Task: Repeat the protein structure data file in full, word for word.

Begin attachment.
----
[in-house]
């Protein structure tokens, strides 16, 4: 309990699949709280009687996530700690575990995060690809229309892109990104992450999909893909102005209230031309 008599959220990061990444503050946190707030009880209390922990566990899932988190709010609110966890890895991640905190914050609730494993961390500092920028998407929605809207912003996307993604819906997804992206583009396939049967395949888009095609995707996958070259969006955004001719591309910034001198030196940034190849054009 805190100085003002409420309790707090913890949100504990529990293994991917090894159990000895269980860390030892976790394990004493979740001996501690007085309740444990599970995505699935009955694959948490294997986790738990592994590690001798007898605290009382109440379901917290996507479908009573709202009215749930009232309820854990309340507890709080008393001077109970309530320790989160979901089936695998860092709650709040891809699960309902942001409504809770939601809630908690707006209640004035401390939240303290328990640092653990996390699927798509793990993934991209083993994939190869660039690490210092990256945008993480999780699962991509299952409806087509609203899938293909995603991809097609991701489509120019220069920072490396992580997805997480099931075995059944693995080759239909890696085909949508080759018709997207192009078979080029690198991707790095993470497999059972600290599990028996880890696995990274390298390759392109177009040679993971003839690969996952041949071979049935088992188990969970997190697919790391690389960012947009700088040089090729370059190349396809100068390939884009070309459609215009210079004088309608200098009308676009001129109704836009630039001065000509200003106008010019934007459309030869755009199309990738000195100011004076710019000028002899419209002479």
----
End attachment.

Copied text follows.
[in-house]
């Protein structure tokens, strides 16, 4: 309990699949709280009687996530700690575990995060690809229309892109990104992450999909893909102005209230031309 008599959220990061990444503050946190707030009880209390922990566990899932988190709010609110966890890895991640905190914050609730494993961390500092920028998407929605809207912003996307993604819906997804992206583009396939049967395949888009095609995707996958070259969006955004001719591309910034001198030196940034190849054009 805190100085003002409420309790707090913890949100504990529990293994991917090894159990000895269980860390030892976790394990004493979740001996501690007085309740444990599970995505699935009955694959948490294997986790738990592994590690001798007898605290009382109440379901917290996507479908009573709202009215749930009232309820854990309340507890709080008393001077109970309530320790989160979901089936695998860092709650709040891809699960309902942001409504809770939601809630908690707006209640004035401390939240303290328990640092653990996390699927798509793990993934991209083993994939190869660039690490210092990256945008993480999780699962991509299952409806087509609203899938293909995603991809097609991701489509120019220069920072490396992580997805997480099931075995059944693995080759239909890696085909949508080759018709997207192009078979080029690198991707790095993470497999059972600290599990028996880890696995990274390298390759392109177009040679993971003839690969996952041949071979049935088992188990969970997190697919790391690389960012947009700088040089090729370059190349396809100068390939884009070309459609215009210079004088309608200098009308676009001129109704836009630039001065000509200003106008010019934007459309030869755009199309990738000195100011004076710019000028002899419209002479």